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Bayhead Deltas and Shorelines: Insights From Modern and Ancient Examples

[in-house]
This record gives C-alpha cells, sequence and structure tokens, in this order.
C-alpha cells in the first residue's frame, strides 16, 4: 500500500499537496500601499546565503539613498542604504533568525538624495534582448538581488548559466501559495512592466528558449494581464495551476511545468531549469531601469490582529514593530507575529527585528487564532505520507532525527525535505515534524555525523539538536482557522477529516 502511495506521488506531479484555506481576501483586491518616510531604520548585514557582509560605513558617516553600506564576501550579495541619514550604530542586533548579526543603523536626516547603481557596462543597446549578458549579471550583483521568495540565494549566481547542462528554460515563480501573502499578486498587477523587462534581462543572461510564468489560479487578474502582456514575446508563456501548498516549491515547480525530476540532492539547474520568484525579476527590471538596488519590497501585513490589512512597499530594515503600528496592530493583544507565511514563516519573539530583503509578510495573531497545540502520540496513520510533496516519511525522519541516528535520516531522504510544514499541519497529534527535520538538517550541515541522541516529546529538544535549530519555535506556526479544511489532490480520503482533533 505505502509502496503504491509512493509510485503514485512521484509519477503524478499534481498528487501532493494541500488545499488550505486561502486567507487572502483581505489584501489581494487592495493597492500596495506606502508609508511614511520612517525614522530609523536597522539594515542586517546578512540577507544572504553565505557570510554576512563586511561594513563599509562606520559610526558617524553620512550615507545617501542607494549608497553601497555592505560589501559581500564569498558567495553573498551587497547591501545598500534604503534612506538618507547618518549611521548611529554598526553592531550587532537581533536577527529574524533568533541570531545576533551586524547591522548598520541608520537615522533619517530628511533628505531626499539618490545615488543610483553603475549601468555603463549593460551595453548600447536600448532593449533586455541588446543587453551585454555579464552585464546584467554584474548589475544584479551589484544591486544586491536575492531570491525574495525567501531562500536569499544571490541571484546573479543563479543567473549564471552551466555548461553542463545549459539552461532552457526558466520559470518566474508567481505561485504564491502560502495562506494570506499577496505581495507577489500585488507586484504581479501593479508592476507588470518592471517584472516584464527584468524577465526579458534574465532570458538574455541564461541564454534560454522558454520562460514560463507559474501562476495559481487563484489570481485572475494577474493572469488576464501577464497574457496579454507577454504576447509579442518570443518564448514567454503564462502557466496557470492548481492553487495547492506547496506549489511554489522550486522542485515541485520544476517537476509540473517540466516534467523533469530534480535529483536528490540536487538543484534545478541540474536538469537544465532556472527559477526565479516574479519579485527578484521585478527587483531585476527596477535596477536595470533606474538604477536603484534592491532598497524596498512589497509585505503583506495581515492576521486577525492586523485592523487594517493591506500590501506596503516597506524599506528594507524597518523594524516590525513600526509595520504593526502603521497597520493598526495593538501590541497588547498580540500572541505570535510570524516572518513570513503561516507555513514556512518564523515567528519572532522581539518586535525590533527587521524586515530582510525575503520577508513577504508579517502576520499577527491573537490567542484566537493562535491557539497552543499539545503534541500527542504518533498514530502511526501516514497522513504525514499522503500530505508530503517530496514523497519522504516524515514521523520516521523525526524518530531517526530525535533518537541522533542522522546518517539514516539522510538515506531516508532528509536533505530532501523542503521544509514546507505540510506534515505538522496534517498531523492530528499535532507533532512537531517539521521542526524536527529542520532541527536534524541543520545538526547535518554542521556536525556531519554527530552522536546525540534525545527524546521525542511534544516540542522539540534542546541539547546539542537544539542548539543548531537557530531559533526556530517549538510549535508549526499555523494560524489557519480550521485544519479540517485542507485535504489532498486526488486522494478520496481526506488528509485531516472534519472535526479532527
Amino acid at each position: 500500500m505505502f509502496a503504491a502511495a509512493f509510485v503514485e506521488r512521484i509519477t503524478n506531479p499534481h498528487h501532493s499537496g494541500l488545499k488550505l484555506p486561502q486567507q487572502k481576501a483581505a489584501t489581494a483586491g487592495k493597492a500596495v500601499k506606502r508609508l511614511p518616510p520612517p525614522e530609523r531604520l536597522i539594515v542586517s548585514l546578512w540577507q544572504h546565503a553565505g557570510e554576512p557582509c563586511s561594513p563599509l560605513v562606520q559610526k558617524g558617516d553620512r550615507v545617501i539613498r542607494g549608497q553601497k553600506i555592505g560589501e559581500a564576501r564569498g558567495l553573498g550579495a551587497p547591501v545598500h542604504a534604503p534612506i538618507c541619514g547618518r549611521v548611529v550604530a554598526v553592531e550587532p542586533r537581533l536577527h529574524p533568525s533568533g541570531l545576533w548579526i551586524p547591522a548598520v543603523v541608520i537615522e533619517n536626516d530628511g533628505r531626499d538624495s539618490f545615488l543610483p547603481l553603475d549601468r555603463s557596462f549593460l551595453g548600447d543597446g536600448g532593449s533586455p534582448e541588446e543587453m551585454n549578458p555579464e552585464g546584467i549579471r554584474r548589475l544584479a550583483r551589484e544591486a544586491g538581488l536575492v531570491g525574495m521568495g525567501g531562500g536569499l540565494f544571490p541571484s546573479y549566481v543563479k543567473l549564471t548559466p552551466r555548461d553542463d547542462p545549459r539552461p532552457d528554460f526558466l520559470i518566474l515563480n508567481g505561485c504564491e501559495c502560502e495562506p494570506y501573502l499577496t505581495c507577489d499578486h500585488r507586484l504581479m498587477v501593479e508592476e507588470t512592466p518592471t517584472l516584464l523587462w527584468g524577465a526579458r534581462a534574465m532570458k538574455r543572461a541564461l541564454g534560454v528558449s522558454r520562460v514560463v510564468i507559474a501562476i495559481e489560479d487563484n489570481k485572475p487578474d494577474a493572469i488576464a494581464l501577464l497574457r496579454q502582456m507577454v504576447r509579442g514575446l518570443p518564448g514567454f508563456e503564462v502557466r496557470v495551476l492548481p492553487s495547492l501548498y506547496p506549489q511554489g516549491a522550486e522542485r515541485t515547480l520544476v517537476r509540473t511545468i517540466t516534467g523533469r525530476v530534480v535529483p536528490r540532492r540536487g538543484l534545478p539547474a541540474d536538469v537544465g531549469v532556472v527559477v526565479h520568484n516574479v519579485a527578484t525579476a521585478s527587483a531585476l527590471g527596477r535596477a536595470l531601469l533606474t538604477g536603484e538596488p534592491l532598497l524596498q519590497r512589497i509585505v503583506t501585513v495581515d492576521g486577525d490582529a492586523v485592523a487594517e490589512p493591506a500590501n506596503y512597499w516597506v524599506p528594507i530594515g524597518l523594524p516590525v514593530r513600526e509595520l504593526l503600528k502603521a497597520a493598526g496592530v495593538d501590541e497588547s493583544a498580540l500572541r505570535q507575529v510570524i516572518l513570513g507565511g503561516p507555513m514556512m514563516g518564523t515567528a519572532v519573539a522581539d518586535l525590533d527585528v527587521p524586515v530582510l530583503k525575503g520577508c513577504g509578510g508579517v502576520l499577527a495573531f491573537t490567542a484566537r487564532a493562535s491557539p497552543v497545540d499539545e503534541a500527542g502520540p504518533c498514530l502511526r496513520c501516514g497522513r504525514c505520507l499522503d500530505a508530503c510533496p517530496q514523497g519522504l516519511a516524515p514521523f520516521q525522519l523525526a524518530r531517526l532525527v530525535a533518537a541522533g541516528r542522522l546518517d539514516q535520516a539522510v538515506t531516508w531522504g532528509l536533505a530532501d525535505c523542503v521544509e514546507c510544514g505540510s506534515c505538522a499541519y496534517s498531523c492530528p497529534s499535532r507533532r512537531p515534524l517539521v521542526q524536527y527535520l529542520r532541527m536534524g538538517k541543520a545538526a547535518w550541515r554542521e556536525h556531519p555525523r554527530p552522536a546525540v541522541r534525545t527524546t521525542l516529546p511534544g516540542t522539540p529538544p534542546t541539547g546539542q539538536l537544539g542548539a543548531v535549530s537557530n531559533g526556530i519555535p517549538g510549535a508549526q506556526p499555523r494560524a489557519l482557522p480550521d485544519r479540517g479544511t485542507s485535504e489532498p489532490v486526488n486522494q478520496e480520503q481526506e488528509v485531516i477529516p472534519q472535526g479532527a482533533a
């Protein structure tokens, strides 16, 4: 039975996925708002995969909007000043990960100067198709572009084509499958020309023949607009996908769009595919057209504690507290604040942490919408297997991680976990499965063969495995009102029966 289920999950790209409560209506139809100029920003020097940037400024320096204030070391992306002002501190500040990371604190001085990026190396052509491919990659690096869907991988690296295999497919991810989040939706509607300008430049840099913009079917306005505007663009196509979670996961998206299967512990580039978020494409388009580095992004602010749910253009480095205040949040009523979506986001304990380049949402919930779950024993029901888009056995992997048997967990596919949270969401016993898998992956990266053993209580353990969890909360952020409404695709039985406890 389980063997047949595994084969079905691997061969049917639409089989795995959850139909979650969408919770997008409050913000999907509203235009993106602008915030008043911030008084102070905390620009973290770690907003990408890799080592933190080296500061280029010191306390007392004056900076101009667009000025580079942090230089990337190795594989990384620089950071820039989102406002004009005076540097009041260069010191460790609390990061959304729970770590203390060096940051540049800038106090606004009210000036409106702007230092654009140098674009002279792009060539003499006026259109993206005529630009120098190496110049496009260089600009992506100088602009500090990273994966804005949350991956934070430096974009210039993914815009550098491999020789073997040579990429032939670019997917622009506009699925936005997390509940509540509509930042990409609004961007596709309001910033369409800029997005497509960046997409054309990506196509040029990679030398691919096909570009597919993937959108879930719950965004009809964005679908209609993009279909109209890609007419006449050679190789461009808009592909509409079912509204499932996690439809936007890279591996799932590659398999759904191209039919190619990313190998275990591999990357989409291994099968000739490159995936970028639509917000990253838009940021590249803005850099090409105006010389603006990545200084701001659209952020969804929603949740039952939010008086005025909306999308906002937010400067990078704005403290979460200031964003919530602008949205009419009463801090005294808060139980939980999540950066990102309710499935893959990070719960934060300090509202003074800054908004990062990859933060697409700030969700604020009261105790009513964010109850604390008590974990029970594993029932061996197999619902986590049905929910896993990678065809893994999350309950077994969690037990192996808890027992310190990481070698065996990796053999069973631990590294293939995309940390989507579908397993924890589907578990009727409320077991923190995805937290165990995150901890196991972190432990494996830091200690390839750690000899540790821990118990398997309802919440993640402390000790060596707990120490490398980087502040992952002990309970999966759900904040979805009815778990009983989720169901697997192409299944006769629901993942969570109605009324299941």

Bayhead deltas are important stratigraphic markers in the ancient record, house populous ports and communities along modern coasts, and are host to hydrocarbon reservoirs within many subsurface incised-valley successions. They are a critical component of wave-dominated estuarine systems and are sensitive to both allogenic and autogenic forces. However, little is known about how they differ from their open-ocean equivalents or their natural variability. We review their occurrence, deposits, and past responses to allogenic and autogenic processes. Based on this review and new observations from modern and ancient examples, we suggest a general classification scheme for bayhead deltas and similar estuarine depositional systems. We distinguish transgressive bayhead shorelines and bayhead deltas, which are both located at the upper reaches of estuaries and bays at the confluence of the fluvial and estuarine realm. Bayhead deltas are actively building depositional systems and leave a clear record of sedimentary deposits, while transgressive shorelines have a “destructive” morphology and leave only thin deposits behind within the sedimentary record. We subdivide bayhead deltas further into confined and unconfined systems. Confined bayhead deltas are highly influenced by their antecedent topography – usually an incised valley, structurally-controlled basin, or fjord. Unconfined bayhead deltas are located in backbarrier environments or as part of larger deltaic systems. Confined bayhead deltas are subject to autogenic processes created by interactions with the confining valley or structurally controlled walls. These processes include the flooding of relict topography and the stabilization or auto-acceleration at tributary junctions during transgression or regression, respectively. Both unconfined and confined bayhead deltas are sensitive to climate, sea-level, and tectonic forcings and thus provide excellent records of changes in these past influences. In addition to providing a classification scheme for bayhead deltas and transgressing shorelines, we review their deposits and occurrence both in time and space. In general, they are thinner than their more open-ocean equivalents, except for those within fjords. Confined bayhead deltas are most commonly formed during the transgression, while unconfined bayhead deltas are also common during regression.